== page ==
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Calcium Supplements: Good For Your Bones But Bad For Your Heart?

Calcium is good for us, right? Milk products are great sources of calcium, and we’re told to emphasize milk products in our diets. Don’t (or can’t) eat enough dairy? Calcium supplements are very popular, especially among women seeking to minimize their risk of osteoporosis. Osteoporosis prevention and treatment guidelines recommend calcium and vitamin D as an important measure in preserving bone density and reducing the risk of fractures. For those who don’t like dairy products, even products like orange juice and Vitamin Water are fortified with calcium. The general perception seemed to be that calcium consumption was a good thing – the more, the better. Until recently.

In a pattern similar to that I described with folic acid, there’s new safety signals from trials with calcium supplements that are raising concerns. Two studies published in the past two years suggest that calcium supplements are associated with a significantly increased risk of heart attacks. Could the risks of calcium supplements outweigh any benefits they offer? Read more »

*This blog post was originally published at Science-Based Medicine*

New Recommendations For Vitamin D

Vitamin D has been talked about as the vitamin — the one that might help fend off everything from cancer to heart disease to autoimmune disorders, if only we were to get enough of it.

“Whoa!” is the message from a committee of experts assembled by the Institute of Medicine (IOM) to update recommendations for vitamin D (and for calcium).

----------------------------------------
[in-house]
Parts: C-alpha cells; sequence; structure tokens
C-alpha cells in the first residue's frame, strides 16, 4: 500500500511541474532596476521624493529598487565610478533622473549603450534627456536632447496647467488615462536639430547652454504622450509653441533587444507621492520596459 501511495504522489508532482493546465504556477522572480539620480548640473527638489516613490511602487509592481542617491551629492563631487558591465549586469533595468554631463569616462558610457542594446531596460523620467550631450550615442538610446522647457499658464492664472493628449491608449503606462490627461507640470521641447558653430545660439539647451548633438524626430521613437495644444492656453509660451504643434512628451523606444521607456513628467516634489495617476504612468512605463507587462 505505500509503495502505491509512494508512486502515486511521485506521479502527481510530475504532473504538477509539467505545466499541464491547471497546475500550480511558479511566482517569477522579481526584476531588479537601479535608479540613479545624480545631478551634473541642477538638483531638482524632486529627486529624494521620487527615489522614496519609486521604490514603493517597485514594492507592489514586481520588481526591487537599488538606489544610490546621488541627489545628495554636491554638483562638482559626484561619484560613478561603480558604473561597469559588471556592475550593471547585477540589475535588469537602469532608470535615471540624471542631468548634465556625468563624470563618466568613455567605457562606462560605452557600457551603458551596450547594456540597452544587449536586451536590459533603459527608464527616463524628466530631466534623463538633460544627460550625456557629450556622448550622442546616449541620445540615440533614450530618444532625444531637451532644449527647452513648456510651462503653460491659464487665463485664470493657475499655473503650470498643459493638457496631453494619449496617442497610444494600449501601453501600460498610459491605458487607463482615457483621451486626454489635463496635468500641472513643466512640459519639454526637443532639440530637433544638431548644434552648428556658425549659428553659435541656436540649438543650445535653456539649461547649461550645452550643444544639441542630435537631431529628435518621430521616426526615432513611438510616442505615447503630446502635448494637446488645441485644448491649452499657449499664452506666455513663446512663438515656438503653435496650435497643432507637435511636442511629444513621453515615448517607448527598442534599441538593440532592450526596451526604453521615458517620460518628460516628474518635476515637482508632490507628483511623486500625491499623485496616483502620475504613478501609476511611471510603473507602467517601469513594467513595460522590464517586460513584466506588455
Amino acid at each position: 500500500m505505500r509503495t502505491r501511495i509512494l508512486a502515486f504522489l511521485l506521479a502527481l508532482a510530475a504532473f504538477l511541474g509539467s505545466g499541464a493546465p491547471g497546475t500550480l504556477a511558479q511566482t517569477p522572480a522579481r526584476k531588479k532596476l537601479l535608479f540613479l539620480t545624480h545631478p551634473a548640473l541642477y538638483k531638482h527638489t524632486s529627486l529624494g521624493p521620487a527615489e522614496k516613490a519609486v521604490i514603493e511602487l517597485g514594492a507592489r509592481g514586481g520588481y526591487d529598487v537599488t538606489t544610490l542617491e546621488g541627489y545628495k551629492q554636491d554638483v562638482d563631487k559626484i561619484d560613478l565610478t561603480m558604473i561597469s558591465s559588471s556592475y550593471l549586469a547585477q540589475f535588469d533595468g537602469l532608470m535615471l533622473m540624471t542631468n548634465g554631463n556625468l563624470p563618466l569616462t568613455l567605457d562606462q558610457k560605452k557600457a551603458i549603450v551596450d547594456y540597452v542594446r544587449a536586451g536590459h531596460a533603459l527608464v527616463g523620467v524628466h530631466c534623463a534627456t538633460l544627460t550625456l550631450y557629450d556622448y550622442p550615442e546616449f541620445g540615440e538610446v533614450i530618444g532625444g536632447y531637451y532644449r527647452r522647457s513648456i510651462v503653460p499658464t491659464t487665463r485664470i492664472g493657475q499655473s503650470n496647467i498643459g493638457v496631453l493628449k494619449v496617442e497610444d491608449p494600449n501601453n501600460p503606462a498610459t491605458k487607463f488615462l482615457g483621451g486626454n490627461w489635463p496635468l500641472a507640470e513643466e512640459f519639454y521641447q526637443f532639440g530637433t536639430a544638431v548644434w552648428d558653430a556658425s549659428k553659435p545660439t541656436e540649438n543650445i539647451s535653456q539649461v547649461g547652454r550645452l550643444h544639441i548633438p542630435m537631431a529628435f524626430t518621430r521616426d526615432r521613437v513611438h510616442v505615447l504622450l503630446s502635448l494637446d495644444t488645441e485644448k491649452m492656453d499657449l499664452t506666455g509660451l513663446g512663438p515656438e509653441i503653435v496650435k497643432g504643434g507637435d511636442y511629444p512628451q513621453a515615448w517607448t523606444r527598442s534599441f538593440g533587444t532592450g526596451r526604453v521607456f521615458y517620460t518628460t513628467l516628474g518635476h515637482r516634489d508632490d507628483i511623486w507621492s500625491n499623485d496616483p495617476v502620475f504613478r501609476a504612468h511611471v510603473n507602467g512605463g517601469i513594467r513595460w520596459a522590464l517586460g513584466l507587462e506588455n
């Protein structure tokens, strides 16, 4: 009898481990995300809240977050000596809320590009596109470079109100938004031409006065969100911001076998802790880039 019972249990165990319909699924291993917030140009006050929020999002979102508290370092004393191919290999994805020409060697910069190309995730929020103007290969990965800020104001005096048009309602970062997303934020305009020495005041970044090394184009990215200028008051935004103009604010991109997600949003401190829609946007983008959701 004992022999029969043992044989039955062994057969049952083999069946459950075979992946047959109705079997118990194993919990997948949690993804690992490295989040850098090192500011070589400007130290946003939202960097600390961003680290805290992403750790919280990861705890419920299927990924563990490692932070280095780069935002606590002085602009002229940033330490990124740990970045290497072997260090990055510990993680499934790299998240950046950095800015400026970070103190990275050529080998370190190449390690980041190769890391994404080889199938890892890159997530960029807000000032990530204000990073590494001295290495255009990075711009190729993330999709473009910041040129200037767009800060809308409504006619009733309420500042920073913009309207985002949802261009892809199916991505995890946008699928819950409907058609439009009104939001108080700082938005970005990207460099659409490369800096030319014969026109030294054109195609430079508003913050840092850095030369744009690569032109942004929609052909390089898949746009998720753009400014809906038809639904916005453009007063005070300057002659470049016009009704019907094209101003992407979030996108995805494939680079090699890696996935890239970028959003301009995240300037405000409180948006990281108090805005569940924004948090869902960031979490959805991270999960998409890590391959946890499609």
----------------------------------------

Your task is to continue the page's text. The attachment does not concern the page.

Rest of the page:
The IOM committee’s report, released this morning, says evidence for many of  the health claims for vitamin D is “inconsistent and/or conflicting or did not demonstrate causality.” The exception is the vitamin’s well-documented (and noncontroversial) benefits on bone growth and maintenance.

The IOM panel’s report also says most North Americans (Canadians as well as Americans) have more than enough vitamin D in their blood to achieve the desired effect on bone. The committee said a blood level of 20 nanograms per milliliter (ng/mL) is sufficient for most people.

The panel set 600 International Units (IU) as the recommended daily intake for children and for adults ages 19 to 70. People ages 71 and older are supposed to get an additional 200 IU, or 800 IU a day.

That’s a fairly sizable increase over the previous recommendations of 200 IU per day through age 50, 400 IU for people ages 51 to 70, and 600 IU for people ages 71 and older. Read more »

*This blog post was originally published at Harvard Health Blog*

Life Line Screening Promotes Unnecessary Medical Tests

A patient brought in a flyer for Life Line Screening, where for $129 an individual can have their carotid (neck) and peripheral (leg) arteries screened for blockage, their abdominal aorta screened for aneurysm (swelling), and be tested for osteoporosis. The advertisement claims that “we can help you avoid a stroke,” and their logo notes “Life Line Screening: The Power of Prevention.”

Are these tests worth your money? Short answer: No.

Although the flyer correctly indicates that 80 percent of stokes can be prevented, the National Stroke Assocation does not recommend ultrasound as a screening test. Preventing stroke includes quitting smoking, knowing your blood pressure and cholesterol numbers, drinking alcohol in moderation (if already doing so), exercising regularly, and eating a low-sodium diet. Their is no mention of an ultrasound test. Why? Because there is NO evidence that it helps save lives in individuals who are healthy and have no symptoms (except for the following situations). Read more »

*This blog post was originally published at Saving Money and Surviving the Healthcare Crisis*

McDonald’s Vs. DASH: Two Days, Two Diets